Strict norms against Misleading Advertisements
CCPA has been given powers to regulate misleading advts. If it is satisfied after investigation that an advt is false or misleading or is in contravention of consumer rights, it might issue a direction to the manufacturer or endorser or advertiser or publisher to discontinue such advt or modify the same.
The New Act is being cautious on behalf of consumers by employing responsibilities even on the endorsers or publishers of an advertisement. The CCPA may impose a penalty on a manufacturer or an endorser which may extend to Rs. 10 lakhs. A subsequent contravention may result in a penalty to the tune of Rs. 50 lakhs. Further, the central authority may also prohibit the endorser from making endorsements of any product or service which may extend to one year and, on a subsequent contravention, to three years. [Sec 89]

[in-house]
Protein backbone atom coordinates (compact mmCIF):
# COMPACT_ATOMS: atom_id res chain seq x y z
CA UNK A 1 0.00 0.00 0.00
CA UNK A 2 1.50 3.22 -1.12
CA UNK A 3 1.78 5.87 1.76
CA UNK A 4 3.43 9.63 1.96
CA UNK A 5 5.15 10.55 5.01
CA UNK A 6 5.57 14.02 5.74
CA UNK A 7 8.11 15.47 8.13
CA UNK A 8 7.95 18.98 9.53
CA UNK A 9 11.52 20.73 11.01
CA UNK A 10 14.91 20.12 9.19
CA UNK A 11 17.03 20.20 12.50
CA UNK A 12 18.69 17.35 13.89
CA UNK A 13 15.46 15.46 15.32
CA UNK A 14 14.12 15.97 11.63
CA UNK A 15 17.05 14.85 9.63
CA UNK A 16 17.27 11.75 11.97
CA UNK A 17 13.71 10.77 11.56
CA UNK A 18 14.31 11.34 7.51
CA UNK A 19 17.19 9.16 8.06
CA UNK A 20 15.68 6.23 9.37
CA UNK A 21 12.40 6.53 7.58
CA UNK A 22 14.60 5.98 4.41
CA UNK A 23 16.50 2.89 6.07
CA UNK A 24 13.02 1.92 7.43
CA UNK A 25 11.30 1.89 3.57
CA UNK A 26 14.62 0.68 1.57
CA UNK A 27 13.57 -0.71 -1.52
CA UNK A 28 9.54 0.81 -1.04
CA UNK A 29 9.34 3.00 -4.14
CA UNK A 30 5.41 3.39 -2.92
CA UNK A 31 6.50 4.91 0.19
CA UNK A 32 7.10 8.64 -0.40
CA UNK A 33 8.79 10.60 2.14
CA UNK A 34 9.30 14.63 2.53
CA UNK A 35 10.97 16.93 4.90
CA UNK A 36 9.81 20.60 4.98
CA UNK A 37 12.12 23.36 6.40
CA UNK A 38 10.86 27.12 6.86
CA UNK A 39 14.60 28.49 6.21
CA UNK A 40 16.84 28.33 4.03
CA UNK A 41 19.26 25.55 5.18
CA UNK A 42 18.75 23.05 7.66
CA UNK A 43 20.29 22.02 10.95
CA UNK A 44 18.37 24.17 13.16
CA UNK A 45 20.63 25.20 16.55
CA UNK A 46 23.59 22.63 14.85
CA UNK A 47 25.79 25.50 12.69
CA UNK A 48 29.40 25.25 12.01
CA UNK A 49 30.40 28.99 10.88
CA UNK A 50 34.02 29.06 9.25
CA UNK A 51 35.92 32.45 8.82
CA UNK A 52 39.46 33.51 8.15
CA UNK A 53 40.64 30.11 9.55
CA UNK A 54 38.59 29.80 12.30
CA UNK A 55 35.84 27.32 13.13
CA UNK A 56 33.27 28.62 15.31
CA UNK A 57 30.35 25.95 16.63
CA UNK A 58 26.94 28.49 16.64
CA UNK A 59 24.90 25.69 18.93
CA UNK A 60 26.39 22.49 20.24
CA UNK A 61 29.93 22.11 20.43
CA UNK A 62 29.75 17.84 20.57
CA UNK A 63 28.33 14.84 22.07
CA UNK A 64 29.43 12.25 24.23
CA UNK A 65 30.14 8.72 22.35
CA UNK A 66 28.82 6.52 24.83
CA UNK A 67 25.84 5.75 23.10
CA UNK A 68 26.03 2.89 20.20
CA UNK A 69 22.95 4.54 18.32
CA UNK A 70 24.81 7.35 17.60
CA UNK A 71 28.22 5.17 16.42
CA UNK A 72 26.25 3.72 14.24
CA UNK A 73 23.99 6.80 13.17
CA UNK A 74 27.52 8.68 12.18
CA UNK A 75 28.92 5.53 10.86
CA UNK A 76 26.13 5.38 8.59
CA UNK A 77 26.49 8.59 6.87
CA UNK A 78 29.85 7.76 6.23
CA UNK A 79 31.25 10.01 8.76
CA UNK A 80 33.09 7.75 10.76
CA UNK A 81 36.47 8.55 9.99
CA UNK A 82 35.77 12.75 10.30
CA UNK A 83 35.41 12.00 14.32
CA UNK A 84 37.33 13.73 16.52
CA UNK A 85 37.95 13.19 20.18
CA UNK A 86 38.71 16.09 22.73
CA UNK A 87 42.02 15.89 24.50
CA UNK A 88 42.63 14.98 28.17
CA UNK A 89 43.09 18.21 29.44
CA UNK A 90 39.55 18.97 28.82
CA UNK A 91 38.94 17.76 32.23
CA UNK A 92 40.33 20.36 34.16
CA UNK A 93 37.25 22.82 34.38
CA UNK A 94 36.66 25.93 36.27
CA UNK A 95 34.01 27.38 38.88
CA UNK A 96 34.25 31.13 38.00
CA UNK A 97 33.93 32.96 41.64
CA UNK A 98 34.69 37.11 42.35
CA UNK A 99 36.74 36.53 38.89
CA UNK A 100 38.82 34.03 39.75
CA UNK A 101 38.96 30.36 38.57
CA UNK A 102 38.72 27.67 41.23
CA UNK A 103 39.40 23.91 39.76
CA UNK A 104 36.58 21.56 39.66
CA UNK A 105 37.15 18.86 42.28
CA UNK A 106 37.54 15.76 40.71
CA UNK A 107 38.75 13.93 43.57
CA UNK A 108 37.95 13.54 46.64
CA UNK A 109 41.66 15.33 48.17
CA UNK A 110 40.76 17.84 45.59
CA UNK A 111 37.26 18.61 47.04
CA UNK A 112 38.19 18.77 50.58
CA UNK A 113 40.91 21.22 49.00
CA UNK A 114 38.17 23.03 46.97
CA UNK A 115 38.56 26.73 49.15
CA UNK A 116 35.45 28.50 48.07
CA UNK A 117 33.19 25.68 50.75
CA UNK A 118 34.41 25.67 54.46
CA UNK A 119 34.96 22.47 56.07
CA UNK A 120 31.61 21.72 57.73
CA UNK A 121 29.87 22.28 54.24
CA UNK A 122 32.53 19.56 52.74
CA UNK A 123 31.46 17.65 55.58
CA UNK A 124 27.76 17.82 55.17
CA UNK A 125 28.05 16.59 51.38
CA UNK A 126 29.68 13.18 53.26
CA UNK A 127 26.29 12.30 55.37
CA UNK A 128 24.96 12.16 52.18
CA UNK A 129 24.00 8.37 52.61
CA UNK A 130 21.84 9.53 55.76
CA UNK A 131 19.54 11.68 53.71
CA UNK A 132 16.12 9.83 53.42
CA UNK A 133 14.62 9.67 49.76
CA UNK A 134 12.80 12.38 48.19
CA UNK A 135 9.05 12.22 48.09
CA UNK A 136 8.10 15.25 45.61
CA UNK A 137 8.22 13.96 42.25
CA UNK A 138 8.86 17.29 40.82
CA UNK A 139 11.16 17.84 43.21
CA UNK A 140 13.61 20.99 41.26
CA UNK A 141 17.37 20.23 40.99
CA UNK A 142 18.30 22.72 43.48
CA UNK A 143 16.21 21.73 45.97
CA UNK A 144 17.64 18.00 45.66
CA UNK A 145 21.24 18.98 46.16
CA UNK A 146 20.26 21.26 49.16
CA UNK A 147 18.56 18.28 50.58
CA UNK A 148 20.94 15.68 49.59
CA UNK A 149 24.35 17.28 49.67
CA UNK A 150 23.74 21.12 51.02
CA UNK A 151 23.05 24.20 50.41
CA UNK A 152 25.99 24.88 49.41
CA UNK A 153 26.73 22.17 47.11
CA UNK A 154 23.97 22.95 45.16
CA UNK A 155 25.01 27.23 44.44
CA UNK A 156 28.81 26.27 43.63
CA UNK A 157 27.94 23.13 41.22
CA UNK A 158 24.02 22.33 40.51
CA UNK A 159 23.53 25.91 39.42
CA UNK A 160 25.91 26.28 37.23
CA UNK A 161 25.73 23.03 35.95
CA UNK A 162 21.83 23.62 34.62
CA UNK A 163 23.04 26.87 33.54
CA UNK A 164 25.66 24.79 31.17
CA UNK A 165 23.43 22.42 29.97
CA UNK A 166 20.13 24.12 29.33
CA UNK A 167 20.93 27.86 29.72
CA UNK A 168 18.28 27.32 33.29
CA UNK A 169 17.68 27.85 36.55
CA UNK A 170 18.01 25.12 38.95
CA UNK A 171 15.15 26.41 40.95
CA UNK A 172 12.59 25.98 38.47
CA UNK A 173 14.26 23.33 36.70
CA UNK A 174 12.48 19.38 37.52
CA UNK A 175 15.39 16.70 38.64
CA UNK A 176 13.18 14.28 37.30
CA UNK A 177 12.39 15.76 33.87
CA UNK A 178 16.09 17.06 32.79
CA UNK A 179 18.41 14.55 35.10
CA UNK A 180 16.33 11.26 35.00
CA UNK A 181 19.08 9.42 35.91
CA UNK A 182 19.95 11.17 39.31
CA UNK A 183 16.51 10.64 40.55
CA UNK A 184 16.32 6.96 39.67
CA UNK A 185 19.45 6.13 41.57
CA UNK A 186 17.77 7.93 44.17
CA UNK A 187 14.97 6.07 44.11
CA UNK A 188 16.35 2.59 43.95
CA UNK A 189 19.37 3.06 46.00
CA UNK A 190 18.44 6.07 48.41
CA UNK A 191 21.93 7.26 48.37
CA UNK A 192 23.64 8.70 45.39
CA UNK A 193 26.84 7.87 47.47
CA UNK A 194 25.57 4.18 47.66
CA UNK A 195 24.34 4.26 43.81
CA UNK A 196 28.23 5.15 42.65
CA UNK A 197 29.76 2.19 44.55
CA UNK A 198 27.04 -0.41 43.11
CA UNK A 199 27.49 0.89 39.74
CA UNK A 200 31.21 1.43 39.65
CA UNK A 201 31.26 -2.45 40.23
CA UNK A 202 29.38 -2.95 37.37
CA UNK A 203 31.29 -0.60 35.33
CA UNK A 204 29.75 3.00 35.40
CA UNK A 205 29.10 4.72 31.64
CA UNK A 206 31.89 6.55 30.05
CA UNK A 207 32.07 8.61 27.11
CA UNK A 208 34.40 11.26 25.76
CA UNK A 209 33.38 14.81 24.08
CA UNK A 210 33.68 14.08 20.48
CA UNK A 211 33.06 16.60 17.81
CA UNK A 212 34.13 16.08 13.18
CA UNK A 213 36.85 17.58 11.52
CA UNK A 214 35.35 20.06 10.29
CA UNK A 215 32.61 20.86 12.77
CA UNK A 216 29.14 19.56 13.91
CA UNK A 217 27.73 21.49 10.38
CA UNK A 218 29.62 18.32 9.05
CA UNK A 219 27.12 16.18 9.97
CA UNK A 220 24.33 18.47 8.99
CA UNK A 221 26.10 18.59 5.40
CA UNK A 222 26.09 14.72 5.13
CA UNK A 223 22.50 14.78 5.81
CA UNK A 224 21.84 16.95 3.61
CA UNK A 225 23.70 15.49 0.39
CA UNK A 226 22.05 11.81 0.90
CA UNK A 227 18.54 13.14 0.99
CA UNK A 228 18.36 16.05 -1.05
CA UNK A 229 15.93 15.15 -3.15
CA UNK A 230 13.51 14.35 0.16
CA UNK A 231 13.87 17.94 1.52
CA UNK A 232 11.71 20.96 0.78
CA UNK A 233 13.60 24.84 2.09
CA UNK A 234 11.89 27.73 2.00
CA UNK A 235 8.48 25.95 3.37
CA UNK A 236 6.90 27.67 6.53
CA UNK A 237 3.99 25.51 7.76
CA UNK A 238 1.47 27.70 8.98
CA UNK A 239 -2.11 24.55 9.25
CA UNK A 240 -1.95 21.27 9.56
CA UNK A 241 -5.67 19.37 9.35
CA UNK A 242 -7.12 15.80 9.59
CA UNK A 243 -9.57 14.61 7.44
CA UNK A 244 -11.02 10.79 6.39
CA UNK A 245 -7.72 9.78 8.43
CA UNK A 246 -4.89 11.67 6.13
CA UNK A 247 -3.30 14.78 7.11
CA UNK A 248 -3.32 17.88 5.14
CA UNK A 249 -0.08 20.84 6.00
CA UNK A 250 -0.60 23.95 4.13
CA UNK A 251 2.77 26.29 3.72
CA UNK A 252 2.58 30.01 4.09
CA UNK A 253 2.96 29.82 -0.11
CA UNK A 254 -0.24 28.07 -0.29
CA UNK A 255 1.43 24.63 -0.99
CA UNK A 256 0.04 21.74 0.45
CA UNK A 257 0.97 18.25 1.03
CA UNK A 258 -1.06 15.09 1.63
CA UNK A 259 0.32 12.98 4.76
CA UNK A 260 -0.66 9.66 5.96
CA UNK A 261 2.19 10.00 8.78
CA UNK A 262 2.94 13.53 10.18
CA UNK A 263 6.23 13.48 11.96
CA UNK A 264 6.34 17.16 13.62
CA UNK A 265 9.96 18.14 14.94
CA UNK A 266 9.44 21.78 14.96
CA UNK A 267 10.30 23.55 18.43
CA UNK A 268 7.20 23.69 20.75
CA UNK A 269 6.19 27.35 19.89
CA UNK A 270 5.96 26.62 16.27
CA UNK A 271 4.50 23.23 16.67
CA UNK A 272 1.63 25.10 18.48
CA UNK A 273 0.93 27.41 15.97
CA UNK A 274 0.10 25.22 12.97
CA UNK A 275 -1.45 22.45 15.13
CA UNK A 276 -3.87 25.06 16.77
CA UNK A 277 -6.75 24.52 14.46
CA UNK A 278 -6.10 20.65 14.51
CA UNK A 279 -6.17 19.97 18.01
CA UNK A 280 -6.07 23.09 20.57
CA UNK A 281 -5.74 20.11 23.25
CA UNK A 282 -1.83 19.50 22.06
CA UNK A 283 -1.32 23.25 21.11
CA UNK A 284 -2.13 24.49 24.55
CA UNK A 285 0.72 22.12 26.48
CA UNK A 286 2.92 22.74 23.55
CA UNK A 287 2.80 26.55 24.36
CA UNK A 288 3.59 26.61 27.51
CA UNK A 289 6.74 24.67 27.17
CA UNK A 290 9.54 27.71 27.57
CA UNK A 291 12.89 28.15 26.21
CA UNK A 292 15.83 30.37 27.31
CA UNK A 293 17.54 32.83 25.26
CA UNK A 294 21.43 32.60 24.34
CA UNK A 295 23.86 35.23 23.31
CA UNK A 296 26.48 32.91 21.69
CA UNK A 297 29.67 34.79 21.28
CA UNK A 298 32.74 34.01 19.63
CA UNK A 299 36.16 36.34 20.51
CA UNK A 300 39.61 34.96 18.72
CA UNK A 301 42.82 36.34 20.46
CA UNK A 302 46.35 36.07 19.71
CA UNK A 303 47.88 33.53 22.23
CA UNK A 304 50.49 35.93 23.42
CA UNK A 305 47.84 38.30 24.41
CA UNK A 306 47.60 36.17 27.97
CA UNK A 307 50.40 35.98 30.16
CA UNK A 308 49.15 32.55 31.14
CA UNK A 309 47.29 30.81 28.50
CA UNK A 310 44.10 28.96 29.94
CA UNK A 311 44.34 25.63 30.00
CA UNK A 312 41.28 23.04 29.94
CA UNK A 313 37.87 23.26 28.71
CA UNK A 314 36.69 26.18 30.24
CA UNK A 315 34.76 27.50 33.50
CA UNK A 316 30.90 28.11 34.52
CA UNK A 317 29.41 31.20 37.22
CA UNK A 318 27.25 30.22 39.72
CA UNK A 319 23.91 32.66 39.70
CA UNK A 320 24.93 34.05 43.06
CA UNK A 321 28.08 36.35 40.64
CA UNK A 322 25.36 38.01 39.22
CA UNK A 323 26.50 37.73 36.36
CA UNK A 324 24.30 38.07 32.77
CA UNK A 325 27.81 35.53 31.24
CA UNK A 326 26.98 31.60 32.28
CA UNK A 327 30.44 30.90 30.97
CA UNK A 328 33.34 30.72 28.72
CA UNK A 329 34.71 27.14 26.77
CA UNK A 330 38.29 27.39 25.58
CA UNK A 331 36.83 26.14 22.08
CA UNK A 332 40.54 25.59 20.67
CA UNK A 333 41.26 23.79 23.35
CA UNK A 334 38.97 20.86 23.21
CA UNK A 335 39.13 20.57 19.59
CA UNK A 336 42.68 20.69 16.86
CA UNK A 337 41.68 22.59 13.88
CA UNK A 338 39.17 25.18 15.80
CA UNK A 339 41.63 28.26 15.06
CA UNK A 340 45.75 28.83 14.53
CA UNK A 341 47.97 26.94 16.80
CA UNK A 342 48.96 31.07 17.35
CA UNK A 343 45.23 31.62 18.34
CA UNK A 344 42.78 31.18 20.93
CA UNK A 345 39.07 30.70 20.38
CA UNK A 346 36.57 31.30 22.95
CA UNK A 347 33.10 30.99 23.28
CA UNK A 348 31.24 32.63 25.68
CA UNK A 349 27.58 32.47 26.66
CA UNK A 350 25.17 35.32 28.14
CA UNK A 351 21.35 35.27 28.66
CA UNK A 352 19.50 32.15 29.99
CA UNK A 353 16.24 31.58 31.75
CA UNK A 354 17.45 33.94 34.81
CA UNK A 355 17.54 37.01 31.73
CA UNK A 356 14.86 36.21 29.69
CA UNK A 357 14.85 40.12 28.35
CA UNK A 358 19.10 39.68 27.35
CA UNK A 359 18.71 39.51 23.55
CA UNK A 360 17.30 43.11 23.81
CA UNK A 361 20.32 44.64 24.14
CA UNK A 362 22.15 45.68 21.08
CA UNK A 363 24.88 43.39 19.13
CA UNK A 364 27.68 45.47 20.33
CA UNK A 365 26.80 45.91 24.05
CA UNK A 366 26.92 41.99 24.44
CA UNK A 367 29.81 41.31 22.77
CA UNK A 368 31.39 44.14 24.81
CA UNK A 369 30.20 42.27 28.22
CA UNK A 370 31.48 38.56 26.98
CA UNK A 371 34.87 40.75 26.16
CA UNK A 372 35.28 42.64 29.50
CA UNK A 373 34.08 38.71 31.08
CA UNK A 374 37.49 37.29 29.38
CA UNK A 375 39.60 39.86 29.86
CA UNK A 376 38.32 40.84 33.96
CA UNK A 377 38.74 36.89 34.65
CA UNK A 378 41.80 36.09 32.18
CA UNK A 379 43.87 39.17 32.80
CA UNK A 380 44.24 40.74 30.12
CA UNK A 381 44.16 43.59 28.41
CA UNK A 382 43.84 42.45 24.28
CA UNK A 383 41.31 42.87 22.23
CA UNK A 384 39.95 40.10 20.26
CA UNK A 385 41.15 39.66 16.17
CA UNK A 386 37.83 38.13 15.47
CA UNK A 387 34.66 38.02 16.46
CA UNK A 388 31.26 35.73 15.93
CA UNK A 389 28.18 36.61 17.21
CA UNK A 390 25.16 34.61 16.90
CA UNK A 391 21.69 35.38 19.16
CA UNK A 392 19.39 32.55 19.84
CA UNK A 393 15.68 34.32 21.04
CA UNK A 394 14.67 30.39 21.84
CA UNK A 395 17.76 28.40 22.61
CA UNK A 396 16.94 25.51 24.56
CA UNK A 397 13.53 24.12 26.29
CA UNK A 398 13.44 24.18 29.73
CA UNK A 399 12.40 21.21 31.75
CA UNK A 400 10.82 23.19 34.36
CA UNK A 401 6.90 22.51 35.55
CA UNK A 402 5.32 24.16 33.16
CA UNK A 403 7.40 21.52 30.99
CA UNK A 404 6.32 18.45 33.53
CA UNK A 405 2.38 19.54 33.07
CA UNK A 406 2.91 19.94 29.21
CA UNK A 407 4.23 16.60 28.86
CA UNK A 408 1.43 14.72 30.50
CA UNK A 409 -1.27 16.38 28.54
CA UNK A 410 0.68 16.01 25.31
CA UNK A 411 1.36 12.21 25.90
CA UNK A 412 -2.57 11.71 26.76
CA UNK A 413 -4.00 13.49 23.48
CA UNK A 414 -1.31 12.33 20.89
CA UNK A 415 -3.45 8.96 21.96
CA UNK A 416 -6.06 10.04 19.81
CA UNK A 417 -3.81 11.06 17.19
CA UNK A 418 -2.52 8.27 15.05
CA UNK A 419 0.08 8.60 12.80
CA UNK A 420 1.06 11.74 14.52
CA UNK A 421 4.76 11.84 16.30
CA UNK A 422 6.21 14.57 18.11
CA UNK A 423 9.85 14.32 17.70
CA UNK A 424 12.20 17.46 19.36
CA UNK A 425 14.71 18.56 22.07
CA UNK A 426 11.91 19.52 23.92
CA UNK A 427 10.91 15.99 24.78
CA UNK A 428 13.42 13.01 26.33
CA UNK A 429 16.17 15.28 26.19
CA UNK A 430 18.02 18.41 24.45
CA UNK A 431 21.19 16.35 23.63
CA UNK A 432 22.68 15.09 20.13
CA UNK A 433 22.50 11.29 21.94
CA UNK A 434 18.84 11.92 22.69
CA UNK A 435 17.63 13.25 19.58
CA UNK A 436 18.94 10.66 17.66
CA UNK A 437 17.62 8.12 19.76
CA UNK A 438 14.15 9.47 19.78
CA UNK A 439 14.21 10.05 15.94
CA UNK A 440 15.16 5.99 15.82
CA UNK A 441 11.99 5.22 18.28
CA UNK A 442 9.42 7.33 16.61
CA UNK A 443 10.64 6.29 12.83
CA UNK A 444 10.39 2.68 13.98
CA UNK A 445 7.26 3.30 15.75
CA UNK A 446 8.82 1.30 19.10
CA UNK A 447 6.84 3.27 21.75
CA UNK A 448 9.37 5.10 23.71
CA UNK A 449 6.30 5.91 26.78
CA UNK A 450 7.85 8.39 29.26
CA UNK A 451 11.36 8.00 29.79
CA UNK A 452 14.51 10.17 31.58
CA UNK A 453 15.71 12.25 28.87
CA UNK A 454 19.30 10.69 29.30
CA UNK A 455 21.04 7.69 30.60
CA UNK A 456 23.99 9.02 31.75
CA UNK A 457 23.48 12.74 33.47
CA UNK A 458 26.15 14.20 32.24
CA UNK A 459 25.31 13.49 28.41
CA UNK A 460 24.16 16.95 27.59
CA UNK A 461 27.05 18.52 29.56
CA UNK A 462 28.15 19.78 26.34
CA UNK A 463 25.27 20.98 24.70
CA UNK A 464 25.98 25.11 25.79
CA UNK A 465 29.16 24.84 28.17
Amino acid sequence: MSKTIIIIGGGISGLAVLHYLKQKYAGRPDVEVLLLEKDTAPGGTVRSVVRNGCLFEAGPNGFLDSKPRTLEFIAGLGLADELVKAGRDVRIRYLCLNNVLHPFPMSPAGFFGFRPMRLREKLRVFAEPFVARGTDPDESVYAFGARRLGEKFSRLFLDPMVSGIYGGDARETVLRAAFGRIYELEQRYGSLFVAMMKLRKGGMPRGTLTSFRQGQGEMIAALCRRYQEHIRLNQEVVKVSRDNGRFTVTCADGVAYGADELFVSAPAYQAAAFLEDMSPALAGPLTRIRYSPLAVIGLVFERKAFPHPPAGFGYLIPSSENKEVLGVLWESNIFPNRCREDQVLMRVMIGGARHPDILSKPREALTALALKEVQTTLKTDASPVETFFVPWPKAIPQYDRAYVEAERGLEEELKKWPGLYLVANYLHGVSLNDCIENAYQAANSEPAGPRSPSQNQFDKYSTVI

Penalties for Misleading Advertisement
However, celebrities will not be held responsible if they have exercised due diligence to verify the veracity of the claims made in the advertisement [Sec 21(5)]
Provision for Alternate Dispute Resolution
The CP Act 2019 provides for mediation under Chapter V as an Alternate Dispute Resolution mechanism, making the process of dispute adjudication simpler and quicker. This will help with the speedier resolution of disputes and reduce pressure on consumer courts, which already have numerous cases pending before them.
The provision encourages the parties to undergo mediation after the admission of a complaint. The Act provides for setting up of a mediation cell with a panel of mediators attached to every District, State as well as National Commission.
If it appears to the members of the commission that settlement is possible, they may refer it to mediation and in case of failure of mediation, the complaint shall proceed further. [Sec 37]